My parents named me after my grandma on a whim. The first day and half I was alive they just called me The Baby because they couldn’t agree on a name. Then my great Grandma Ruth came to meet me in the hospital, and my dad offhandedly suggested they name me after her.
And so I became Ruth Ellen (Junior, to my Grandma Ruth).
At various times throughout my life several people have paid me the high compliment of saying I had a lot of Grandma’s personality. I think that because the name Ruth is unusual for a little girl, adult people often spoke to me like I was an adult and, in a lot of ways, I was expected to act more like an adult too. Because of my name, people expected me to act a certain way- like my grandma. And I did. It was a self-fulfilling prophecy.
Grandma is a badass. I don’t think she would object to me calling her that. I honestly cannot think of another word to describe her. Her antics are family legend at this point. Just in her daily living, she had an air about her. I imagine it’s not all that different than the one the queen of England has. She demanded respect. Feisty doesn’t accurately sum her up, but it comes pretty close. She was stubborn and always got her way, one way or another. If she couldn’t nicely persuade someone, she would try to bully them. If the bullying didn’t work (and it usually did), she would completely disregard whomever it was and physically make her own request a reality. She spoke in absolute certainties. She gave the weirdest advice, which always turned out to be right. She had a way of seeing the simplest solutions to problems.
I think the secret to her long life was that she never really allowed herself to get old. She had four children, twelve grandchildren, twenty-three great-grandchildren and (so far) seven great-great grandchildren. But she was active in all our lives. She drove out to visit us. She talked to all of us and she knew all of us. She went up to her lake cottage. She visited with the friends that were still sucking air. She had this really annoying cat named Cry Baby (you can guess why he was so annoying) that she treated like a dog. (I bought her car when she could no longer drive it, and there was a leash in there for the cat.) She had personality oozing from her.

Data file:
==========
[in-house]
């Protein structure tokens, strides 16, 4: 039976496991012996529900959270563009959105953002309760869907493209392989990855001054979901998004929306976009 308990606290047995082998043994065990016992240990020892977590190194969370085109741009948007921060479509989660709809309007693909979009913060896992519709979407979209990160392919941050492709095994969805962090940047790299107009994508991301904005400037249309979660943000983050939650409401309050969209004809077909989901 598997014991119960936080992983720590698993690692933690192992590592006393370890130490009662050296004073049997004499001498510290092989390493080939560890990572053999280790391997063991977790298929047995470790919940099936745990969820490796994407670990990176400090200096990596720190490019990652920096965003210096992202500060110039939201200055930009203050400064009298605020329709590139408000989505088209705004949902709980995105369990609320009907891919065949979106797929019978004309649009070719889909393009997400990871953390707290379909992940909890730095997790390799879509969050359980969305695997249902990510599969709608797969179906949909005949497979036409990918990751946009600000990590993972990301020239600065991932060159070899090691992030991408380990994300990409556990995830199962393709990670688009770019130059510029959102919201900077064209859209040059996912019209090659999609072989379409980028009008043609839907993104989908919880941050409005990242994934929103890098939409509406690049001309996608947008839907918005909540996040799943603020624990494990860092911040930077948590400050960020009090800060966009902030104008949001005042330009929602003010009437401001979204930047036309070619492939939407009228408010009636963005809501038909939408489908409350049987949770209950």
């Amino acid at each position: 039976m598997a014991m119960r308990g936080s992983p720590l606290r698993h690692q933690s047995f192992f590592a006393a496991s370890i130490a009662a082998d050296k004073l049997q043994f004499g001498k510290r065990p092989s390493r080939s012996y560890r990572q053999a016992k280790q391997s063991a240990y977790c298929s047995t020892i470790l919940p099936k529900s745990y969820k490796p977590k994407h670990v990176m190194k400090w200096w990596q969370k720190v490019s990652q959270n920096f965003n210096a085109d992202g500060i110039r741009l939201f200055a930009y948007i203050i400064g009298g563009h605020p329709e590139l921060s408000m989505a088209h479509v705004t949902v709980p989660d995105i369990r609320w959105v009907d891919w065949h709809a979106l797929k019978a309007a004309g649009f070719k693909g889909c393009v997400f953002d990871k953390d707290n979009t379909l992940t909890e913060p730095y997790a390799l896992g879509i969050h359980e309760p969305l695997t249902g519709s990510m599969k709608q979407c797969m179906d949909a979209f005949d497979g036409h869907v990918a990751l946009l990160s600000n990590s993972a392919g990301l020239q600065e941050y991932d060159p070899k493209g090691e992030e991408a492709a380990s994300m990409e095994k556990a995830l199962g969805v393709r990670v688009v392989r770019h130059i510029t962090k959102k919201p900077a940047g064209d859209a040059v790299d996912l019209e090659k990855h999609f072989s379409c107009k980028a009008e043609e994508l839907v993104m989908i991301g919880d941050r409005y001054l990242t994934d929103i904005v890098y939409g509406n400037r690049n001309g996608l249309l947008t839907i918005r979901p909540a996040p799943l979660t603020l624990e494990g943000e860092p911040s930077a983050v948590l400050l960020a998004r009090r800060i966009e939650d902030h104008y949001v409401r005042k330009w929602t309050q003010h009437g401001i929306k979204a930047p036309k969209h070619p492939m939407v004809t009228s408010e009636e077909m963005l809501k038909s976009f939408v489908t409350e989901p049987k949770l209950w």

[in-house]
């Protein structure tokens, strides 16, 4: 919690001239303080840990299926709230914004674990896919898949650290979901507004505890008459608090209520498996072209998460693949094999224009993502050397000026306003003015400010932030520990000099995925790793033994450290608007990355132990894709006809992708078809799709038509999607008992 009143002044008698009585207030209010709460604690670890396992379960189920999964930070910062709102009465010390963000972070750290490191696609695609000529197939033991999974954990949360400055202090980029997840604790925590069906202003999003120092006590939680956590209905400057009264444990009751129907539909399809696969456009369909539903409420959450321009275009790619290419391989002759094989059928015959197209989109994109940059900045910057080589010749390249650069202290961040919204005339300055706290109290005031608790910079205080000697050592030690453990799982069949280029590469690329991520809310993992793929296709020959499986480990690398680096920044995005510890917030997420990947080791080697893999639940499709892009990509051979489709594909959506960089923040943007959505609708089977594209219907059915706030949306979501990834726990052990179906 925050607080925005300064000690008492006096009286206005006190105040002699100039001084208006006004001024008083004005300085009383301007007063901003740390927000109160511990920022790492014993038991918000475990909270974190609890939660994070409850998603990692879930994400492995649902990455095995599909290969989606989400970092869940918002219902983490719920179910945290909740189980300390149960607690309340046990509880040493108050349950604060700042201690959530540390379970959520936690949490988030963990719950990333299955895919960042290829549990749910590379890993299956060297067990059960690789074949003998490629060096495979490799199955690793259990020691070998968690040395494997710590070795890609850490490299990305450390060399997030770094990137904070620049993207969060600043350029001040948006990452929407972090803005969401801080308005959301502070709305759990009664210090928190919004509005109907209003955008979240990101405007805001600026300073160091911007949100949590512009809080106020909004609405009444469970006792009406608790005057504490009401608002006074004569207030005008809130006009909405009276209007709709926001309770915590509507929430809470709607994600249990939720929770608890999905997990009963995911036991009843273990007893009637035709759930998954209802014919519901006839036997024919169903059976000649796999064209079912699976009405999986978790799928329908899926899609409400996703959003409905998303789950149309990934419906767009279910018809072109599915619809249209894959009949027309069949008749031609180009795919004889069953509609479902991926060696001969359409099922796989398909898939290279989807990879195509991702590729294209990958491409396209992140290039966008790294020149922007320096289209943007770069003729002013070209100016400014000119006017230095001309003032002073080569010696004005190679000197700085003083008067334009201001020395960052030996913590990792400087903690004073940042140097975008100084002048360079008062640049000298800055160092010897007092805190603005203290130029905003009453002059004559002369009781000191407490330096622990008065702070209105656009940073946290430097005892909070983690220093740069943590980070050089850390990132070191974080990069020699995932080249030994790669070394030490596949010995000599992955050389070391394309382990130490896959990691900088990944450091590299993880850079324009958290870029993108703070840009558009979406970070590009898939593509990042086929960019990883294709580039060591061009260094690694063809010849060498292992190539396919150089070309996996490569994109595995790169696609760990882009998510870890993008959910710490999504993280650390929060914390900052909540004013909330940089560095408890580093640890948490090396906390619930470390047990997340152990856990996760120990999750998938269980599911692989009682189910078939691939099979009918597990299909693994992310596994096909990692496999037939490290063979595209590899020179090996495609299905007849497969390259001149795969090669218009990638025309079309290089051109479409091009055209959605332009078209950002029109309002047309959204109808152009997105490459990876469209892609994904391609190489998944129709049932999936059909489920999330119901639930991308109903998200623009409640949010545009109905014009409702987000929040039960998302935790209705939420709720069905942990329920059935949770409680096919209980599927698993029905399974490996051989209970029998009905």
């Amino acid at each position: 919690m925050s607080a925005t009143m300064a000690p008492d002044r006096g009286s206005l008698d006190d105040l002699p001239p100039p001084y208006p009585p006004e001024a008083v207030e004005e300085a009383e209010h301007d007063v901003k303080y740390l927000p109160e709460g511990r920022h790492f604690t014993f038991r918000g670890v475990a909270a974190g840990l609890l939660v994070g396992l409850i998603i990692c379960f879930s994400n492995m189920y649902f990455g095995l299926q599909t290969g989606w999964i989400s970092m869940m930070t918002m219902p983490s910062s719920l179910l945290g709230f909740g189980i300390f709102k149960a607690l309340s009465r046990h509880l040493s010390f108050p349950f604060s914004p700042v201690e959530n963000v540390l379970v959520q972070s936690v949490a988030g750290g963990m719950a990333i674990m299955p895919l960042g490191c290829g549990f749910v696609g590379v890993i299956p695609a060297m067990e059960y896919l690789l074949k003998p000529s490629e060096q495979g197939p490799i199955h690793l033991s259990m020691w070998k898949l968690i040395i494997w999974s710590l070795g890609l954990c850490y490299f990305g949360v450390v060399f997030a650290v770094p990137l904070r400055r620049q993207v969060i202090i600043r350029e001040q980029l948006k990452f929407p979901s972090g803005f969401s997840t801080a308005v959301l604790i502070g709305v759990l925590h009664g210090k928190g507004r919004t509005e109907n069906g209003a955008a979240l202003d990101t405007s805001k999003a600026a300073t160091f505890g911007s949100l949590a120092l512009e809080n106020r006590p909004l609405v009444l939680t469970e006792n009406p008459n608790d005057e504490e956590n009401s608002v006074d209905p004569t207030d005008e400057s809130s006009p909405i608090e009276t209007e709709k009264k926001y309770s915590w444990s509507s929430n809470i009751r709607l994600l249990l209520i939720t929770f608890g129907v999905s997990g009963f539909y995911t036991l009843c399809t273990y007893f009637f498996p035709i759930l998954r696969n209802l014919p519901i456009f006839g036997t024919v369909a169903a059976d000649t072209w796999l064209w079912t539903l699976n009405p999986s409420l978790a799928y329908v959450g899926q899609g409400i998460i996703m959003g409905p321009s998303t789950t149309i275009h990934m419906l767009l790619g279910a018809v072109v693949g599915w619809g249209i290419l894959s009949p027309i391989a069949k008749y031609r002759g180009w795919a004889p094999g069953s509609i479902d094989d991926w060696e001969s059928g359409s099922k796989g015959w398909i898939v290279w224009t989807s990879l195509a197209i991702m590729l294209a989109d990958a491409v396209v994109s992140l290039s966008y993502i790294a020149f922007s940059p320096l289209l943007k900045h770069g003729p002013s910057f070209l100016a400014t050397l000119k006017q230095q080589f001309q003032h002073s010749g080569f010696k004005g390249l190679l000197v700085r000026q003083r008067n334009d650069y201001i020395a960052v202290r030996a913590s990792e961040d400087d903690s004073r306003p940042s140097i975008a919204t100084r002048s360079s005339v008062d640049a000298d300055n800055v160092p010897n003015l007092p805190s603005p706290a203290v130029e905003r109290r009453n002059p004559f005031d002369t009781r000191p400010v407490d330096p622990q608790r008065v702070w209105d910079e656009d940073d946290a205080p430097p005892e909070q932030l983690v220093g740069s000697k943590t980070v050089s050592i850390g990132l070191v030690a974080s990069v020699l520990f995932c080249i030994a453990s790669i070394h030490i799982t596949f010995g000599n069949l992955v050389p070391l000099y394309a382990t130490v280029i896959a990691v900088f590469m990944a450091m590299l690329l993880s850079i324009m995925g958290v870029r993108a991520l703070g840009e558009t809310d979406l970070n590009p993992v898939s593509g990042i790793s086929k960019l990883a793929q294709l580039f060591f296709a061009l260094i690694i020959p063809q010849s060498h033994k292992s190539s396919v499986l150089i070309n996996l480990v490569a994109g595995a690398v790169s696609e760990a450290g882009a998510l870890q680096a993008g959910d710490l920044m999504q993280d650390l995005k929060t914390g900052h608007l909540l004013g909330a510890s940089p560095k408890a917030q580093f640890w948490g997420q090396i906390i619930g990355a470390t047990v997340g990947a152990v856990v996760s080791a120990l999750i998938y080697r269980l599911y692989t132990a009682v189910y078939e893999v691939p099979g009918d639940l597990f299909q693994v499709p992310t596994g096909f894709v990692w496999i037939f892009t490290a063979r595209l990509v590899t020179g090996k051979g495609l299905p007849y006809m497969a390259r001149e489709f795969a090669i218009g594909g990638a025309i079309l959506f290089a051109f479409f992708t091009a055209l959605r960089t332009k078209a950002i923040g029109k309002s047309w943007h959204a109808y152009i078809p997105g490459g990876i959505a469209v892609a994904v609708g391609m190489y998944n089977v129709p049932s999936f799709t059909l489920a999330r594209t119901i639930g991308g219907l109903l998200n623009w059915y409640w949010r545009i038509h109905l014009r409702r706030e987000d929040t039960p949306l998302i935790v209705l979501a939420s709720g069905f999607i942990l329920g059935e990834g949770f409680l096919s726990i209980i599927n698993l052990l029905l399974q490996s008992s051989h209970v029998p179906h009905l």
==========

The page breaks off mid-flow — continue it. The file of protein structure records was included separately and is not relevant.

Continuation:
In 2005, when she was 93 years old, she was shot in a drive by shooting in Youngstown while she sat in her own kitchen. The neighborhood had been going to shit for a long time, and everyone had tried to get her to leave the house. She refused to go. Then she got shot. Then she went right back to that house.
No one was going to talk her out of that house with the bullet holes in it, god dammit. It wasn’t until many years later, when the dementia kicked in, that we were able to extract her. She went to live with my cousin Helen when she could no longer live by herself. She seemed to be doing better at first, and then her mental state took a turn. After a time, it became painfully obvious that she really needed around the clock professional care. She was situated at St. Mary’s, an Alzheimer’s facility.
My Grandma Ruth died this afternoon in a room with people who loved her.
I always get a little angry when people say to me, “They’re in a better place” at funerals of loved ones. I always thought that the best place for a loved one to be would be alive and with me. My grandma left the world today and went to be with her parents, all of her brothers, her husband, all of her children, her granddaughter and her great great-granddaughter. I guess I will stop being selfish and admit that yes, in this instance, Grandma is in a better place.
I am thankful for the all the time I had with her, all the memories and stories and the tall tales that involve her. I am most thankful, though, for the name I inherited. It has been a long-standing honor to have it and to be so closely associated with her. She was fierce, she was loud, she was sure, she was pushy, she was loyal and she was loving. She was a great woman, and I will try to live like she did.